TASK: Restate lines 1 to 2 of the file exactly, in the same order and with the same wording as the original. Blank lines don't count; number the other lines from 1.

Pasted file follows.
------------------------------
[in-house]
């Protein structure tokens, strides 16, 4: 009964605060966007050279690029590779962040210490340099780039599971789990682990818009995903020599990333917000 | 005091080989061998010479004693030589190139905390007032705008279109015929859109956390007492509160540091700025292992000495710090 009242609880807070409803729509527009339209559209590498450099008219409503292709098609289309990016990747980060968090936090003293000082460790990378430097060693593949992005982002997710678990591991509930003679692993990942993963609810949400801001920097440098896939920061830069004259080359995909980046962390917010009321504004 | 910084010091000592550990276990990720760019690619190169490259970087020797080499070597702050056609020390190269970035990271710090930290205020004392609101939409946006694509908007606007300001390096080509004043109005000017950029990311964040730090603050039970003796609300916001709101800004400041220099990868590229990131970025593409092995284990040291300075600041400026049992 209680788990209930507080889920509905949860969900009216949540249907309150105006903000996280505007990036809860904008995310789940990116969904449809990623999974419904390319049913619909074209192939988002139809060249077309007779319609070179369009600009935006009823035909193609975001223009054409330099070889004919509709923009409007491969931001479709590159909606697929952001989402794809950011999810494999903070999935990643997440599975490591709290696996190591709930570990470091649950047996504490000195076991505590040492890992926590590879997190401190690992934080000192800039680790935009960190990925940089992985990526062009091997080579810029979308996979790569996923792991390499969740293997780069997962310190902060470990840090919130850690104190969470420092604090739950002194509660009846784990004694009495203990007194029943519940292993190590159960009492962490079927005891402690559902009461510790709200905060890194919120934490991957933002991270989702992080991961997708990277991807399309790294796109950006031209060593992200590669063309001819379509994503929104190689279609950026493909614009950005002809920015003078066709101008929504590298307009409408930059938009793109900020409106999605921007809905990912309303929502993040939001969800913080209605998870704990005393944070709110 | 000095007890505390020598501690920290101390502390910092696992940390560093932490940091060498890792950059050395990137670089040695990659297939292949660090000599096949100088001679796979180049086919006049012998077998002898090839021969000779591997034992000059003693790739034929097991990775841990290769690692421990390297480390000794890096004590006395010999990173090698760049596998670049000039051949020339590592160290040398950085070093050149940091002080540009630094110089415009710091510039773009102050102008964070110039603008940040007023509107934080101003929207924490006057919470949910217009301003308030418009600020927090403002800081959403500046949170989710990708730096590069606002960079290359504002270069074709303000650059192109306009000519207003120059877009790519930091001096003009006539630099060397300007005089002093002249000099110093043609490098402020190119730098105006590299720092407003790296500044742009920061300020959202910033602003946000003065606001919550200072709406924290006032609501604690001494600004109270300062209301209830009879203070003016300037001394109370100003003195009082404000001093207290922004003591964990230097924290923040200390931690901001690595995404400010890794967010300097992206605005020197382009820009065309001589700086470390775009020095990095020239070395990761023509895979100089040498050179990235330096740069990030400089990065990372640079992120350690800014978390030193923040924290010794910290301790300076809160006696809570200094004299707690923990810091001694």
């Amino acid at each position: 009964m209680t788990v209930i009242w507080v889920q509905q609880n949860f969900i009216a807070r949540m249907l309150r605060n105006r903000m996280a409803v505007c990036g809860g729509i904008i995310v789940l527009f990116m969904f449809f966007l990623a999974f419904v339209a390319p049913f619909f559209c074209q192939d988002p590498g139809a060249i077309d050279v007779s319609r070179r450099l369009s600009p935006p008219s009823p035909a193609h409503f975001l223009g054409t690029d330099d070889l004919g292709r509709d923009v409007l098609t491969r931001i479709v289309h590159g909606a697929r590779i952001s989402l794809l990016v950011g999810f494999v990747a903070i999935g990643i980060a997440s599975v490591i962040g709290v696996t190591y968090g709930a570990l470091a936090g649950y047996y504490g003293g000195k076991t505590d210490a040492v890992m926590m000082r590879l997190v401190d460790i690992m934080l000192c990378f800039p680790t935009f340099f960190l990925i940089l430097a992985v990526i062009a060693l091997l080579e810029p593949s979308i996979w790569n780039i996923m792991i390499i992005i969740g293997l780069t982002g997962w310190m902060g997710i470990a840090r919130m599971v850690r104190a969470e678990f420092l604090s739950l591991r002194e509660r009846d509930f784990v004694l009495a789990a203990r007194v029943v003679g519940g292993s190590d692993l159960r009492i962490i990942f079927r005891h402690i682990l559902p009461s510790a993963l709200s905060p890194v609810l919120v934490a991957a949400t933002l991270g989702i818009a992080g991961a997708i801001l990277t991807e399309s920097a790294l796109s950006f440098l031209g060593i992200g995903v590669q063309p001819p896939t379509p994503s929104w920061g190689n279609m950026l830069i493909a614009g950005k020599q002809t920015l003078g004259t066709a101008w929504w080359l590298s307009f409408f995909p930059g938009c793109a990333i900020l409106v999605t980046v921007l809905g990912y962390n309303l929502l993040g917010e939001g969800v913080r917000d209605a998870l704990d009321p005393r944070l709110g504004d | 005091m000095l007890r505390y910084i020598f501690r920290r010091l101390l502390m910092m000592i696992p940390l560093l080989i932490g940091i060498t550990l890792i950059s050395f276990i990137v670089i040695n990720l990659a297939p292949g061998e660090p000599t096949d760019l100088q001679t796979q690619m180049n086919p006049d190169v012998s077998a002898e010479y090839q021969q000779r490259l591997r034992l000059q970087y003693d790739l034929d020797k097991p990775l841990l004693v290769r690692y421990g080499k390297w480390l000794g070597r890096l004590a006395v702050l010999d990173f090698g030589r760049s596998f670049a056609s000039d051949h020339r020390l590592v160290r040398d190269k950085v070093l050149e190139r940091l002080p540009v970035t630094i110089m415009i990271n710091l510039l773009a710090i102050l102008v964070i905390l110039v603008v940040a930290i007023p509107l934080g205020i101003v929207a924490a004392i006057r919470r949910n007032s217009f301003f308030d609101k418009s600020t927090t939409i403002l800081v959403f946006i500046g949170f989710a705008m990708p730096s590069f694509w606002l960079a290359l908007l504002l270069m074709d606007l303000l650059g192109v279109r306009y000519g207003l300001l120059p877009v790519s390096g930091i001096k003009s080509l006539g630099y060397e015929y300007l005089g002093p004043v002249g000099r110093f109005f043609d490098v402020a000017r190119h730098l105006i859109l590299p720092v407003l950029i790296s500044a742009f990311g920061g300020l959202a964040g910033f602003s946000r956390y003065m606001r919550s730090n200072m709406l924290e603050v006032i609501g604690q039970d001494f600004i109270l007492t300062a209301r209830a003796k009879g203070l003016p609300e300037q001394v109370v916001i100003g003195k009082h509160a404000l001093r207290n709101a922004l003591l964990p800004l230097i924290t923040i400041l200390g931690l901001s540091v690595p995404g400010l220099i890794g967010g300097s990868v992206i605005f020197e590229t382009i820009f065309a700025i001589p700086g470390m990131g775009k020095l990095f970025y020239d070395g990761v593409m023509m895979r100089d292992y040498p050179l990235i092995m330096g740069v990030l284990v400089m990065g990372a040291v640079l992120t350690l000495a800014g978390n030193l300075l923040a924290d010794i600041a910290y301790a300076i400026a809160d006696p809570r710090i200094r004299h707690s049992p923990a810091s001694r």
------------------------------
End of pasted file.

[in-house]
């Protein structure tokens, strides 16, 4: 009964605060966007050279690029590779962040210490340099780039599971789990682990818009995903020599990333917000 | 005091080989061998010479004693030589190139905390007032705008279109015929859109956390007492509160540091700025292992000495710090 009242609880807070409803729509527009339209559209590498450099008219409503292709098609289309990016990747980060968090936090003293000082460790990378430097060693593949992005982002997710678990591991509930003679692993990942993963609810949400801001920097440098896939920061830069004259080359995909980046962390917010009321504004 | 910084010091000592550990276990990720760019690619190169490259970087020797080499070597702050056609020390190269970035990271710090930290205020004392609101939409946006694509908007606007300001390096080509004043109005000017950029990311964040730090603050039970003796609300916001709101800004400041220099990868590229990131970025593409092995284990040291300075600041400026049992 209680788990209930507080889920509905949860969900009216949540249907309150105006903000996280505007990036809860904008995310789940990116969904449809990623999974419904390319049913619909074209192939988002139809060249077309007779319609070179369009600009935006009823035909193609975001223009054409330099070889004919509709923009409007491969931001479709590159909606697929952001989402794809950011999810494999903070999935990643997440599975490591709290696996190591709930570990470091649950047996504490000195076991505590040492890992926590590879997190401190690992934080000192800039680790935009960190990925940089992985990526062009091997080579810029979308996979790569996923792991390499969740293997780069997962310190902060470990840090919130850690104190969470420092604090739950002194509660009846784990004694009495203990007194029943519940292993190590159960009492962490079927005891402690559902009461510790709200905060890194919120934490991957933002991270989702992080991961997708990277991807399309790294796109950006031209060593992200590669063309001819379509994503929104190689279609950026493909614009950005002809920015003078066709101008929504590298307009409408930059938009793109900020409106999605921007809905990912309303929502993040939001969800913080209605998870704990005393944070709110 | 000095007890505390020598501690920290101390502390910092696992940390560093932490940091060498890792950059050395990137670089040695990659297939292949660090000599096949100088001679796979180049086919006049012998077998002898090839021969000779591997034992000059003693790739034929097991990775841990290769690692421990390297480390000794890096004590006395010999990173090698760049596998670049000039051949020339590592160290040398950085070093050149940091002080540009630094110089415009710091510039773009102050102008964070110039603008940040007023509107934080101003929207924490006057919470949910217009301003308030418009600020927090403002800081959403500046949170989710990708730096590069606002960079290359504002270069074709303000650059192109306009000519207003120059877009790519930091001096003009006539630099060397300007005089002093002249000099110093043609490098402020190119730098105006590299720092407003790296500044742009920061300020959202910033602003946000003065606001919550200072709406924290006032609501604690001494600004109270300062209301209830009879203070003016300037001394109370100003003195009082404000001093207290922004003591964990230097924290923040200390931690901001690595995404400010890794967010300097992206605005020197382009820009065309001589700086470390775009020095990095020239070395990761023509895979100089040498050179990235330096740069990030400089990065990372640079992120350690800014978390030193923040924290010794910290301790300076809160006696809570200094004299707690923990810091001694």